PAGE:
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Sunday, 20 December 2015

Defending Cinephilia (8) - Max Berghouse offers some kind thoughts

Julien Duvivier
1. For most of my life I have been subject to greater or lesser obloquy from fellow film enthusiasts, most of whom I consider to be at the very least as intelligent, sensitive and committed to cinema as am I, for my respect for the oeuvre of Julien Duvivier. To put him on the same pedestal as say Renoir or Carne was a sign at the very least of my contrariness (and I must concede there is something of that in my personality) and a consistent strain in my personality to regard extremely highly the "diligent professional" – which M. Duvivier certainly was, over the "artist". So it was with unbounded enthusiasm that I embarked upon a critical review of all of this Master' s work under both the generous encouragement and astute editing of Geoffrey Gardner. I have had the opportunity of reviewing many films I've seen before, even though years in the past and bringing to them hopefully a more mature and critical understanding as well as viewing films I had not seen before and all with the tolerable certainty that Geoffrey would publish what I wanted to write.

I feel enormously satisfied that a wider audience might come to, even if not a great affection for this Master, a greater respect and understanding of his work, and indeed his life as it unfolds through his work.

William Randolph Hearst
2. As to the power of cinema itself, there is simply no better example of the way in which cinema can give us "truth", even when this is objectively unverifiable, was one Citizen Kane (Orson Welles, USA, 1941). Nearly everyone takes the view that his progenitor in real life, William Randolph Hearst was, like Kane, a deeply and fundamentally unhappy man. That's not so: despite the normal human vicissitudes of life, Hearst was very happy. Pretty obviously, if you have loads of money, you have every reason to be happy! Yet even historians writing about Hearst, have to make very clear that the cinema image is incorrect. If cinema did not possess this power to create images in our minds, which are very difficult to shake, this would not be necessary.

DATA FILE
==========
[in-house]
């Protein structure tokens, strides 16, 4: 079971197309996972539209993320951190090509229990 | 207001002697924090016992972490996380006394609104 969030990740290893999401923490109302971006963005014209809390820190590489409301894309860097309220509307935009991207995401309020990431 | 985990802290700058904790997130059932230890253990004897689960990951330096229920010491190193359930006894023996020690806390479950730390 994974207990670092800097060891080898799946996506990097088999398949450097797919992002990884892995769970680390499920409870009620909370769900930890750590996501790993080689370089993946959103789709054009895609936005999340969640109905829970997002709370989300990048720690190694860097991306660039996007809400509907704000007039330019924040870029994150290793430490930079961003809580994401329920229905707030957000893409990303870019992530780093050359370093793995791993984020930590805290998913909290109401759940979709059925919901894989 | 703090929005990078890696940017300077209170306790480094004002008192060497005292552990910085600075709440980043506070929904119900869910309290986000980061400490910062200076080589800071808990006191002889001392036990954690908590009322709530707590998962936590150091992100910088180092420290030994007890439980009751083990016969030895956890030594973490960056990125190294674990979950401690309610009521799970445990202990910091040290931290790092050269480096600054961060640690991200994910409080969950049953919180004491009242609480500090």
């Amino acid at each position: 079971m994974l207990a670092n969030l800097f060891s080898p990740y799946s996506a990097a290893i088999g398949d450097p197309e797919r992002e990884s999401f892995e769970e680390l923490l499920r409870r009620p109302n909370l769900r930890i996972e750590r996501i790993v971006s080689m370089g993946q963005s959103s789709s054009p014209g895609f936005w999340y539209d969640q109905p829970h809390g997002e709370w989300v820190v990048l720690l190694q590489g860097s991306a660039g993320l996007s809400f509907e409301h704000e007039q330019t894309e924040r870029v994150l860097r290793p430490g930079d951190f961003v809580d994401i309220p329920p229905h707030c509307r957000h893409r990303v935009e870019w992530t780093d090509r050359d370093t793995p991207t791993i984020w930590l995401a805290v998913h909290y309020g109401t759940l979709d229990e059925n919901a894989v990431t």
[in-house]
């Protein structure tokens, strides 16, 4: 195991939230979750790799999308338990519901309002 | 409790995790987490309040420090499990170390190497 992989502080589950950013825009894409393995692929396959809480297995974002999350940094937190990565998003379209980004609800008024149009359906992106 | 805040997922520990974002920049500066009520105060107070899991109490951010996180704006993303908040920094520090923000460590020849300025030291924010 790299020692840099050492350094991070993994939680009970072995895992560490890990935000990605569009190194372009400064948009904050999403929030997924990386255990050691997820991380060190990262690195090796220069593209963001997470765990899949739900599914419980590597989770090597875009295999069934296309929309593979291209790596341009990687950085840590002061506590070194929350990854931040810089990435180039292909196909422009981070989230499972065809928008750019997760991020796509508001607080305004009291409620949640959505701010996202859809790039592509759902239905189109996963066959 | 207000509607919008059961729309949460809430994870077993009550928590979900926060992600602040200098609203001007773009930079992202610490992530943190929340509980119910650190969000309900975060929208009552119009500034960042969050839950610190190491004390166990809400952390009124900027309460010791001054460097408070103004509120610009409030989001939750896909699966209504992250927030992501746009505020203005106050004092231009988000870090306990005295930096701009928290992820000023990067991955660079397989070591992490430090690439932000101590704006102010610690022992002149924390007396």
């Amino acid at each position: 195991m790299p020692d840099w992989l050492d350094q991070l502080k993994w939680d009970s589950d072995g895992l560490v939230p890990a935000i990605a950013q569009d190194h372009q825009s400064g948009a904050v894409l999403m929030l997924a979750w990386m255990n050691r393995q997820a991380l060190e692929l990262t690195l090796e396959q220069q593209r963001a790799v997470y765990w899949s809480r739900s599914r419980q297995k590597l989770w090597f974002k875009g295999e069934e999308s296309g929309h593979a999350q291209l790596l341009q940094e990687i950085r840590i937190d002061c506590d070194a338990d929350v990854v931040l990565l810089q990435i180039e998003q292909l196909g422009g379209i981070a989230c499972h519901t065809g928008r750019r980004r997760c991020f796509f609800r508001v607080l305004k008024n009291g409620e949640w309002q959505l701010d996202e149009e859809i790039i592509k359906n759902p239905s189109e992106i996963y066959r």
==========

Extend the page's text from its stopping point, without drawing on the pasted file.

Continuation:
In my own viewing life, I recently saw Springfield Rifle (AndrĂ© de Toth, USA, 1952), starring Gary Cooper, a film which was released before my time but which I must have originally seen in the early 1960s as part of my exploration of the director who had at last been getting some consistent work. The director fascinated me because between films – and that was often a long period of time, he made his living from an orange orchard. The Springfield rifle of the title is substantially irrelevant to the plot, and indeed is not a "rifle" at all. It is a "carbine" or a rifle with a short barrel, customarily used by cavalryman. In fact this "rifle" was not invented nor used until after the Civil War itself (and this is the setting of the film). As relevant, the rifle is the Springfield rifle, "trapdoor model", probably Allin (after the designer), Mark One although as the rifle was produced over 30 years, it could be a later model.

The rifle is a breech loading single shot weapon and is now produced in replica for those Americans who love Civil War re-creations. The almost universally use rifle of the Civil War, on both sides, was one of several variants of a muzzle loader. Yet for years after watching the film I was convinced that all subsequent films about the Civil War which featured such muzzle loaders, were inaccurate, because they did not feature the Springfield rifle which had so powerfully embedded itself in my consciousness.

Such is the power of cinema.

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